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US State Songs
US State Songs

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Kansas State March

"The Kansas March"

(Composed by Duff E. Middleton)

Adopted in 1935.

The march, "The Kansas March", composed by Duff E. Middleton, was adopted as an official state march of Kansas in 1935. A second composition, "Here's Kansas", was adopted as the second official march of Kansas in 1992.

"The Kansas March" was adopted in 1935 as a Kansas State March.

Kansas State March: "The Kansas March"

"The Kansas March"

The Kansas March


Origin of March: "The Kansas March"

Kansas has two official state marches, "The Kansas March" adopted in 1935 and most recently "Here's Kansas" adopted in 1992. Both sets of music can be found in the Kansas Statutes.

Some information on Duff Middleton, taken from his obituary in the Wichita Morning Eagle, November 18, 1954.

"For 17 years was director of instrumental music in the Wichita schools. [...] During his years in the Wichita Schools, Middleton established a nationwide reputation as a director of bands and as a teacher of instrumental music.

In addition to his work with shool bands, Mr. Middleton was also active as director of the American Legion band. Before coming to Wichita from Tulsa in 1928 he directed the American Legion band that won a national contest in Dallas, Tex.

[...]Mr. Middleton was born in Augusta and lived in Tulsa for some time. He directed music in the Wichita schools from 1928 until 1947 when he resigned to head the Middleton Water Well Co., a position he held until his death."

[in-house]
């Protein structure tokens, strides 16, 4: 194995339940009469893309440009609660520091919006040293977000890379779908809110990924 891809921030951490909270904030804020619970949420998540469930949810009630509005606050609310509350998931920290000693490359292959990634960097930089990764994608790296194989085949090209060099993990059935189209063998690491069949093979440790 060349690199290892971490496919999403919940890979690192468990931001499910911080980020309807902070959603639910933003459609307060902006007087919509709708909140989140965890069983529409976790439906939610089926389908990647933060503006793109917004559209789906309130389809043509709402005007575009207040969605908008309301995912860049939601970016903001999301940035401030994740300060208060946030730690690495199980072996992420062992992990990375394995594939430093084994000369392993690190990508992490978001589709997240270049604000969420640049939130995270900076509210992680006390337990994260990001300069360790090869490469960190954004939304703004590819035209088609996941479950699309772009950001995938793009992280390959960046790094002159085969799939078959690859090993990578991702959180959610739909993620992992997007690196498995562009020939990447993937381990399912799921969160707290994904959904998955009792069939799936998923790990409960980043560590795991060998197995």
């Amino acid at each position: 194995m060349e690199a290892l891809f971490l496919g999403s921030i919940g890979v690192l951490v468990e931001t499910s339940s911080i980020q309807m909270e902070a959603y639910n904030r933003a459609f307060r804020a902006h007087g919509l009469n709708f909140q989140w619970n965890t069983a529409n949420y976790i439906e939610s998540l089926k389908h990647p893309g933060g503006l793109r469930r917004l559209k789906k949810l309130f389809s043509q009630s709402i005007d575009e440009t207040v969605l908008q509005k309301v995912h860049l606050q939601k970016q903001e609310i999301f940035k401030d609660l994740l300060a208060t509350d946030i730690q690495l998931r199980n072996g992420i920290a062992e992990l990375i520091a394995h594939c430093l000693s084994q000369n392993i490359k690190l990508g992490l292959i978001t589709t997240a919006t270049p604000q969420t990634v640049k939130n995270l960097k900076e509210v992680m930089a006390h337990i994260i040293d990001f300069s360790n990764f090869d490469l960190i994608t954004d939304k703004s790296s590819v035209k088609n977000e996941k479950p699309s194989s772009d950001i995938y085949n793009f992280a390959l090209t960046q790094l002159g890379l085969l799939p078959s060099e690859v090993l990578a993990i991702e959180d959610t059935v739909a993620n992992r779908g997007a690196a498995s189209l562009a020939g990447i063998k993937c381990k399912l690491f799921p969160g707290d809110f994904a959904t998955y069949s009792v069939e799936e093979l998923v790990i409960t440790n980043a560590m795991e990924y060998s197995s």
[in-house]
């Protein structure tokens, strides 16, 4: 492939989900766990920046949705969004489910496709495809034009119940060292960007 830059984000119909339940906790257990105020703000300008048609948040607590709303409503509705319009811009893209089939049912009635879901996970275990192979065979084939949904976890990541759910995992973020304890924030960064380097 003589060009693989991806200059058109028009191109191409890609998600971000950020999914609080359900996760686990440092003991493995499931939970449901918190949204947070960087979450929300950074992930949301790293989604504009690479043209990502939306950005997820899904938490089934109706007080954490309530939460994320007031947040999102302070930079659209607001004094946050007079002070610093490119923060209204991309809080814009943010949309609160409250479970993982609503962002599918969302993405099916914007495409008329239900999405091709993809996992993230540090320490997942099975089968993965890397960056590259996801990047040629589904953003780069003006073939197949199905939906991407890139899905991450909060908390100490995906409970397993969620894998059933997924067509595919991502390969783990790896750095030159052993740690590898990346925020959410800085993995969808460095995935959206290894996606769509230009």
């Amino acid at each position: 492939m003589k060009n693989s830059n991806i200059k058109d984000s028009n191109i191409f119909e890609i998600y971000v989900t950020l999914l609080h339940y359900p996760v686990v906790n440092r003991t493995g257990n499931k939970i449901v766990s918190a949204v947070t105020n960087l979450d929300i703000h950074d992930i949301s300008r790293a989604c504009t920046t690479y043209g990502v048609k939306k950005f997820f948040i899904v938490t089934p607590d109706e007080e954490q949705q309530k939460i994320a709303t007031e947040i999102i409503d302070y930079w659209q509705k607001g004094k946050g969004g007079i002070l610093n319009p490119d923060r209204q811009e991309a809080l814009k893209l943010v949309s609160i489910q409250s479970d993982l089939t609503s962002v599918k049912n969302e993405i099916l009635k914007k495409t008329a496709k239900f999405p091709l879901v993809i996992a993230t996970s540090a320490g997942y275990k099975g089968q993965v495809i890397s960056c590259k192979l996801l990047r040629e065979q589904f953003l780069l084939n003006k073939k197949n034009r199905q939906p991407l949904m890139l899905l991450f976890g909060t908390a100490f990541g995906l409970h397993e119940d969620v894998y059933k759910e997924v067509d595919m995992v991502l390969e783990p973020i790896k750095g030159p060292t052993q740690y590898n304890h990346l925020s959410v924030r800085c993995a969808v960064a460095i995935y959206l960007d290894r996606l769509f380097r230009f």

78-801. The Kansas March. The march "The Kansas March," composed by Duff E. Middleton, is hereby established as the official state march of Kansas.

At some point, Victor Murdock wrote words for the last part:

Blue sky above us, silken strands of heat
Rim of the far horizon, where earth and heaven meet,
Kansas as a temple, stands in velvet sod
Shrine which the sunshine, sanctifies to God.
(repeat)

In 1953, Robert R. Jones rewrote the music and added words. Cheers for Kansas was the result.

Kansas Statutes, Chapter 73, Section 73-801. The sheet music is included within the statute. Note that the wording establishing this official march reads, "...the official state march of Kansas" while the legislation establishing "Here's Kansas" reads "...an official march of Kansas."

Kansas Law

The law designating the march "The Kansas March," as the official Kansas state march is found in the Kansas General Statutes, Chapter 73, Section 73-801.

CHAPTER 73. SOLDIERS, SAILORS AND PATRIOTIC EMBLEMS
ARTICLE 8. STATE MARCHES
SECTION 73-801. THE KANSAS MARCH

73-801. The Kansas March. The march "The Kansas March," composed by Duff E. Middleton, is hereby established as the official state march of Kansas. Said march is as follows:

The Kansas March
History:  L. 1935, ch. 262, § 1; May 15.

State Songs
US State Songs
Forty-nine states of the United States (all except New Jersey) have one or more state songs, selected by the state legislature as a symbol of the state.
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